Drilling rigs create a hole called a wellbore that targets a geological formation where oil and/or gas may be present. Vertical wells that are straight up and down were typical in the past, but the industry now drills mostly horizontal or directional wells, where the well curves and exposes the wellbore to more of the target formation. In most shale basins, typical oil and gas wells range from 3,000 to 15,000 feet in depth. The horizontal part of the well can extend for up to two miles, or longer.
To protect the wellbore and any drinking water formations, a steel pipe called “casing” is placed in the wellbore, and cement is pumped through the casing. The cement pushes out the bottom of the casing and flows up the space between the wellbore and casing (or through the “annulus”) back to the surface. When the cement hardens, it forms a bond between the walls of the wellbore and the outside of the casing, thus sealing that space off from the flow of fluids (water, oil, or gases). The casing and cementing are then tested to ensure its integrity. This bond protects groundwater and oil and gas reservoirs from contamination. Typically, there are three separate layers of both casing and cement placed between drinking water aquifers and the actual pipe containing crude oil and/or natural gas. To produce oil and gas, holes are made in the casing in the reservoir interval, allowing hydrocarbons to flow into the well and up to the surface where they are processed and transported to the market. Once a well is drilled, cased, and cemented, many also undergo stimulation processes, such as hydraulic fracturing, to boost production and minimize the amount of residual oil remaining in the formation.
What is a Horizontal Well
A horizontal well is an oil or gas well dug at an angle of at least eighty degrees to a vertical wellbore. This technique has become increasingly common and productive in recent years. The horizontal well is a type of directional drilling technique. Operators use it to retrieve oil and natural gas in situations in which the shape of the reservoir is abnormal or difficult to access.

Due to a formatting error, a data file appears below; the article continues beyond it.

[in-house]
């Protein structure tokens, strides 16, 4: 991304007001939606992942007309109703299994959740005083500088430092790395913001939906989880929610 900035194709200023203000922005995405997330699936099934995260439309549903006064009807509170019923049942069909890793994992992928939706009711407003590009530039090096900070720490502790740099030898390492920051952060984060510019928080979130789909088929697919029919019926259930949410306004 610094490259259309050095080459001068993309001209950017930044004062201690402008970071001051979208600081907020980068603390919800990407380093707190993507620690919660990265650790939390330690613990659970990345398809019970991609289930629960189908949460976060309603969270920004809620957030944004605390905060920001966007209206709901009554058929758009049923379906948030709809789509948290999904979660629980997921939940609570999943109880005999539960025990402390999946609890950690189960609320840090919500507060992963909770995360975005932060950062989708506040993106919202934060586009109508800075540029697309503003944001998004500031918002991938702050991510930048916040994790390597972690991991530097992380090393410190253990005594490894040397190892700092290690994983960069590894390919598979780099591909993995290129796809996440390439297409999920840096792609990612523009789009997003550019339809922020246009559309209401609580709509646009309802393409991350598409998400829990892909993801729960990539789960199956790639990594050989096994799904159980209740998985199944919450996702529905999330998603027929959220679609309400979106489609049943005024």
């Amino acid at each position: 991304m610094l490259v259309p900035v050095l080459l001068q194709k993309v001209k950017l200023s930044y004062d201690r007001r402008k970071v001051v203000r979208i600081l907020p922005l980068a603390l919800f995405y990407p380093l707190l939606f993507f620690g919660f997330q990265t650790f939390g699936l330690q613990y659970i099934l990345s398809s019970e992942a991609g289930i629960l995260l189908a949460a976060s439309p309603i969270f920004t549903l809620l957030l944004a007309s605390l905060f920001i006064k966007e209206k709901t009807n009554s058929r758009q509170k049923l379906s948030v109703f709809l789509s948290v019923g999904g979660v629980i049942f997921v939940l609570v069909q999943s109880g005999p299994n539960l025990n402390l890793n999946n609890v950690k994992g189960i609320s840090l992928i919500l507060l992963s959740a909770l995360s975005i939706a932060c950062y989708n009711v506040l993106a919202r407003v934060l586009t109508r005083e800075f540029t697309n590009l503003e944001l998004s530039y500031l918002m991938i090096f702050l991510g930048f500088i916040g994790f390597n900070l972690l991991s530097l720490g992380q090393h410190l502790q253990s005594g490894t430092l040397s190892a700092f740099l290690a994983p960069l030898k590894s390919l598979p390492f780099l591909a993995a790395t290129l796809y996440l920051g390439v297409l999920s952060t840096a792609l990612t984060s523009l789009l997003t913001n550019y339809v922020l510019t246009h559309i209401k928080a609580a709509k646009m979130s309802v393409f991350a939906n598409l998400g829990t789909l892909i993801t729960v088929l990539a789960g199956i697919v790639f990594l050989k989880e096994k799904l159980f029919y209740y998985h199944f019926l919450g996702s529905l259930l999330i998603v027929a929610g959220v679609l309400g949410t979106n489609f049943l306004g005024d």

Most horizontal wells are started by drilling a vertical well. After drilling down to the target rock, the pipe is pulled out of the well and a motor is attached to the drill bit. The motor is fuelled by a flow of drilling mud down the drill pipe, rotating the bit without rotating the entire pipe. This allows the drill bit to create a path that is different from the orientation of the drill pipe.
Even though horizontal drilling is more expensive, there are numerous reasons as to why they are drilled. Vertical wells are able to drain rocks that have high permeability, however low permeability rocks do not let fluids flow quickly, and thus using a vertical well for these rocks would not be economically viable.
OFF IN ALL DIRECTIONS: MULTILATERAL WELLS
An added benefit of drilling horizontally in one direction is that it’s then possible to drill in another direction from the same platform. These multilateral wells can produce more than four times the crude than conventional horizontal wells and can reduce production costs substantially.
Eliminating the need for just one additional platform can save millions of dollars in development costs, but multilateral wells are more costly and complex.
However, challenges remain, particularly for onshore wells. Knorr says the multiple wellbores must be sealed and selectively accessible through the joints (or side connections), which is not easy to design.
Further, the equipment needed for well completions is complex, which can be expensive. Nonetheless, multilateral well design and technology continue to develop, with applications being extended throughout the industry and costs becoming more economical.